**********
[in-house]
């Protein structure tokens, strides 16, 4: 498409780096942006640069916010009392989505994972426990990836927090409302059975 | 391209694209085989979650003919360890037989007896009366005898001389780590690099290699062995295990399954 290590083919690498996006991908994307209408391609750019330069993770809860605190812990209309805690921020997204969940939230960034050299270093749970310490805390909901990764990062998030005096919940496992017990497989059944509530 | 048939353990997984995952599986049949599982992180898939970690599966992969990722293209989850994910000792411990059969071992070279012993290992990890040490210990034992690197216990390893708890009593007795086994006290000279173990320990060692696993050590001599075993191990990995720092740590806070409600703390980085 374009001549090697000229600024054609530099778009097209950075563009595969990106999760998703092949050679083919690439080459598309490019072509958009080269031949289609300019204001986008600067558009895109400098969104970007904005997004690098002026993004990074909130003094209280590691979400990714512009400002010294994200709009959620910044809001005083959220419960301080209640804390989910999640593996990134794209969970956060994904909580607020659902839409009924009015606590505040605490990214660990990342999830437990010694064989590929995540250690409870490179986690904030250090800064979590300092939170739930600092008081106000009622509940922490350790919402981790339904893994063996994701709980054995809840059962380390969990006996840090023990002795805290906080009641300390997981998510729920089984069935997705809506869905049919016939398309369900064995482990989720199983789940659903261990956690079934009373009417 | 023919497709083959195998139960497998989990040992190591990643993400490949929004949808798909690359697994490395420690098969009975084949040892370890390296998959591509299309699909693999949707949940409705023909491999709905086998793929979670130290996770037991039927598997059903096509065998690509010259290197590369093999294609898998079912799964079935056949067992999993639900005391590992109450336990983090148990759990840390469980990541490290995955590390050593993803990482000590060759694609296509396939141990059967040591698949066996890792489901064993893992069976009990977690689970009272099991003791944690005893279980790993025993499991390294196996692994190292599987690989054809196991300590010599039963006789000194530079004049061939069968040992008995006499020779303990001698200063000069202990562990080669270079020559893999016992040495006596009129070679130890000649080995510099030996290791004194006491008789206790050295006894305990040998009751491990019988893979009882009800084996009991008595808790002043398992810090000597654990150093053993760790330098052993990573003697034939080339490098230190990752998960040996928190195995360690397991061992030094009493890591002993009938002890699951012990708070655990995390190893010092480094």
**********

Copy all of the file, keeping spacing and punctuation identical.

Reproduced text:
[in-house]
């Protein structure tokens, strides 16, 4: 498409780096942006640069916010009392989505994972426990990836927090409302059975 | 391209694209085989979650003919360890037989007896009366005898001389780590690099290699062995295990399954 290590083919690498996006991908994307209408391609750019330069993770809860605190812990209309805690921020997204969940939230960034050299270093749970310490805390909901990764990062998030005096919940496992017990497989059944509530 | 048939353990997984995952599986049949599982992180898939970690599966992969990722293209989850994910000792411990059969071992070279012993290992990890040490210990034992690197216990390893708890009593007795086994006290000279173990320990060692696993050590001599075993191990990995720092740590806070409600703390980085 374009001549090697000229600024054609530099778009097209950075563009595969990106999760998703092949050679083919690439080459598309490019072509958009080269031949289609300019204001986008600067558009895109400098969104970007904005997004690098002026993004990074909130003094209280590691979400990714512009400002010294994200709009959620910044809001005083959220419960301080209640804390989910999640593996990134794209969970956060994904909580607020659902839409009924009015606590505040605490990214660990990342999830437990010694064989590929995540250690409870490179986690904030250090800064979590300092939170739930600092008081106000009622509940922490350790919402981790339904893994063996994701709980054995809840059962380390969990006996840090023990002795805290906080009641300390997981998510729920089984069935997705809506869905049919016939398309369900064995482990989720199983789940659903261990956690079934009373009417 | 023919497709083959195998139960497998989990040992190591990643993400490949929004949808798909690359697994490395420690098969009975084949040892370890390296998959591509299309699909693999949707949940409705023909491999709905086998793929979670130290996770037991039927598997059903096509065998690509010259290197590369093999294609898998079912799964079935056949067992999993639900005391590992109450336990983090148990759990840390469980990541490290995955590390050593993803990482000590060759694609296509396939141990059967040591698949066996890792489901064993893992069976009990977690689970009272099991003791944690005893279980790993025993499991390294196996692994190292599987690989054809196991300590010599039963006789000194530079004049061939069968040992008995006499020779303990001698200063000069202990562990080669270079020559893999016992040495006596009129070679130890000649080995510099030996290791004194006491008789206790050295006894305990040998009751491990019988893979009882009800084996009991008595808790002043398992810090000597654990150093053993760790330098052993990573003697034939080339490098230190990752998960040996928190195995360690397991061992030094009493890591002993009938002890699951012990708070655990995390190893010092480094």